Doomed Mercury-Sized Exoplanet May Be Turning to Dust

by Nancy Atkinson on May 18, 2012

Artist concept of the curious events going at the star named KIC 12557548. Credit: MIT

The old saying of the universe being stranger than we can imagine definitely applies to a newfound exoplanet orbiting a star about 1,500 light years from Earth. Researchers using the Kepler space observatory have detected what appears to be a planet about the size of Mercury literally turning to dust. A long tail of debris — almost like a comet’s tail — is following the planet as it whirls around the star, KIC 12557548. Scientists think the planet could be evaporating under the blistering heat of the star, and that by analyzing the dust, they could decipher the history of the planet. But they better hurry. According to the team’s calculations, the planet will completely disintegrate within 100 million years.

“This might be another way in which planets are eventually doomed,” said Dan Fabrycky, a member of the Kepler Observatory science team.

Besides finding such an unusual planet, this is another leap forward for teams using Kepler data, being able to detect such a small planet orbiting so close to its parent star. The orbital period is 15 hours — one of the shortest planet orbits ever observed. The research team initially saw strange patterns of light from the star, and in examining the star’s light curves, they found the light dropped by different intensities every 15 hours — suggesting that something was blocking the star regularly, but by varying degrees.

The team considered that there might be a planetary duo — two planets orbiting each other — where their orbits would block out different amounts of light during each eclipse, but the data failed to support this hypothesis.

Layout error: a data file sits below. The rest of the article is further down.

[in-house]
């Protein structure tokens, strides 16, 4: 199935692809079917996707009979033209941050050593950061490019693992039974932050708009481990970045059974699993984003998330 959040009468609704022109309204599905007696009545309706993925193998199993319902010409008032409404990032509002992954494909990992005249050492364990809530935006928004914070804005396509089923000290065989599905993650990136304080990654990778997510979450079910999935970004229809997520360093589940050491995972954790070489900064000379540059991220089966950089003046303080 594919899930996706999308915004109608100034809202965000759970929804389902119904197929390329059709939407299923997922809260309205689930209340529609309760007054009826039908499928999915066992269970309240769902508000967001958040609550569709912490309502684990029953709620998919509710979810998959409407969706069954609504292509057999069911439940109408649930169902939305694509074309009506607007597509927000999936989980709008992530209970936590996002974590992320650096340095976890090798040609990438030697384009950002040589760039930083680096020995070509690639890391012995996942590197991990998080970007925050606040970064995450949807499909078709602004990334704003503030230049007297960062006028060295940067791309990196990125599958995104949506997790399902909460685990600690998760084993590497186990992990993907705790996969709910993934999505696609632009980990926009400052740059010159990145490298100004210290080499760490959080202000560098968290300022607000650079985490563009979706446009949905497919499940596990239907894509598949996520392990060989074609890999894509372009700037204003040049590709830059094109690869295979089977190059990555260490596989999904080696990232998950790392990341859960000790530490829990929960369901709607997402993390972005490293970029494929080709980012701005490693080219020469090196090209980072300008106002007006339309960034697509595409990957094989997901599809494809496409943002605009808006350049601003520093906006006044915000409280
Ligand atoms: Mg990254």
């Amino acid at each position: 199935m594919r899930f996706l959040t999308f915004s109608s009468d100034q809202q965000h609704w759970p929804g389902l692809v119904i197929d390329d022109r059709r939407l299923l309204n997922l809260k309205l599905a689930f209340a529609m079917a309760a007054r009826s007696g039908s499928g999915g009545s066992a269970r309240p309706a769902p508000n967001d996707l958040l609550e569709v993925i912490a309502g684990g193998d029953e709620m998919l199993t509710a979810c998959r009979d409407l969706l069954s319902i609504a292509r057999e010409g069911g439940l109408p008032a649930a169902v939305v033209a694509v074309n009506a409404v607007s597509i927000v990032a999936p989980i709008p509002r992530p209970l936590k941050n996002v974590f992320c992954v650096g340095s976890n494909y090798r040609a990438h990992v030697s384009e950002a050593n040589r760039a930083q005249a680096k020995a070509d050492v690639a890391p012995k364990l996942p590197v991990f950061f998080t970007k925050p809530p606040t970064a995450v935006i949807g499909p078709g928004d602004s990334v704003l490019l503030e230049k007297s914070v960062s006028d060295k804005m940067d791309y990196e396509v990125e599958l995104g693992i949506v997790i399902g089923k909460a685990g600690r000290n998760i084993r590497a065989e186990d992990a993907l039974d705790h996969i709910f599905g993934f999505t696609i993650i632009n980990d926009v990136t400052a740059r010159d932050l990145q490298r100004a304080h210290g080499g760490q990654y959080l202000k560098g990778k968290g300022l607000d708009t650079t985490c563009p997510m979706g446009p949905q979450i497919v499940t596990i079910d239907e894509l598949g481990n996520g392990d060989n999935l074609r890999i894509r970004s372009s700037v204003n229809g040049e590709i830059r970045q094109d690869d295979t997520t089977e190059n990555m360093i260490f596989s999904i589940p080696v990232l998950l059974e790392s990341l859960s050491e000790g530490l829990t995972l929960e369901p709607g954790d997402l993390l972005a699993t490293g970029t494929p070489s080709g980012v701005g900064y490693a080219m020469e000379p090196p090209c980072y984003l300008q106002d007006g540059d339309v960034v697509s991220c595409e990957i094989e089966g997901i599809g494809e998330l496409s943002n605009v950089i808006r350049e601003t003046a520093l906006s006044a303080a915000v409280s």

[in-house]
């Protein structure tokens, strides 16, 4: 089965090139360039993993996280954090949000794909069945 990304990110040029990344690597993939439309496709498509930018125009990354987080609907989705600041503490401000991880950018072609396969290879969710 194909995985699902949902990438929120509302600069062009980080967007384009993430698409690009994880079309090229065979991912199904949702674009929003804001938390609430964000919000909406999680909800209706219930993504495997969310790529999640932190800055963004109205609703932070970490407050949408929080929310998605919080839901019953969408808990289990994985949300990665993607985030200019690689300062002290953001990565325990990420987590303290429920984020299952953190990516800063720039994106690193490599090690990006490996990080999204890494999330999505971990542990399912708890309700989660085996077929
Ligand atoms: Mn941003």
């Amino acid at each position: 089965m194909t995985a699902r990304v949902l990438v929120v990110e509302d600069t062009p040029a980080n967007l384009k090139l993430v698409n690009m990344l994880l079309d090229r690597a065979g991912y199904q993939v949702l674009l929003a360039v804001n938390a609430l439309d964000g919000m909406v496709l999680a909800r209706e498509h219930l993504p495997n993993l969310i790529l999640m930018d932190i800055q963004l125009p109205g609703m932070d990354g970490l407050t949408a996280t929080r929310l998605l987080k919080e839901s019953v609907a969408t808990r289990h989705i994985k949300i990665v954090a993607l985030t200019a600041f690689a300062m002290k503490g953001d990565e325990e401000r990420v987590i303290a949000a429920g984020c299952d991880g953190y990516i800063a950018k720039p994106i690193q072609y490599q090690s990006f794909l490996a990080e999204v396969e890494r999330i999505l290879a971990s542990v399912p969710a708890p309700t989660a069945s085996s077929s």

Instead, the researchers came up with a novel hypothesis: that the varying intensities of light were caused by a somewhat amorphous, shape-shifting body.

In looking at the short orbit, they realized the planet must be heated by its orange-hot parent star to a temperature of about 1,982 degrees Celsius (3,600 degrees Fahrenheit.)

Researchers hypothesize that rocky material at the surface of the planet melts and evaporates at such high temperatures, forming a wind that carries both gas and dust into space. Dense clouds of the dust trail the planet as it speeds around its star.

“It had to be something that was fundamentally changing,” said co-author Saul Rappaport, a professor emeritus of physics at MIT. “It was not a solid body, but rather, dust coming off the planet. We think this dust is made up of submicron-sized particles.”

Rappaport says there are two possible explanations for how the planetary dust might form: It might erupt as ash from surface volcanoes, or it could form from metals that are vaporized by high temperatures and then condense into dust. As for how much dust is spewed from the planet, the team showed that the planet could lose enough dust to explain the Kepler data. From their calculations, the researchers concluded that at such a rate, the planet will eventually completely disintegrate.

The researchers created a model of the planet orbiting its star, along with its long, trailing cloud of dust. The dust was densest immediately surrounding the planet, thinning out as it trailed away. The group simulated the star’s brightness as the planet and its dust cloud passed by, and found that the light patterns matched the irregular light curves taken from the Kepler Observatory.

“We’re actually now very happy about the asymmetry in the eclipse profile,” Rappaport says. “At first we didn’t understand this picture. But once we developed this theory, we realized this dust tail has to be here. If it’s not, this picture is wrong.”

“A lot of research has come to the conclusion that planets are not eternal objects,” said Fabrycky. “They can die extraordinary deaths, and this might be a case where the planet might evaporate entirely in the future.”

The group’s findings were published in the Astrophysical Journal.

Source: MIT

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Nancy Atkinson is Universe Today's Senior Editor. She also works with Astronomy Cast, and is a NASA/JPL Solar System Ambassador.

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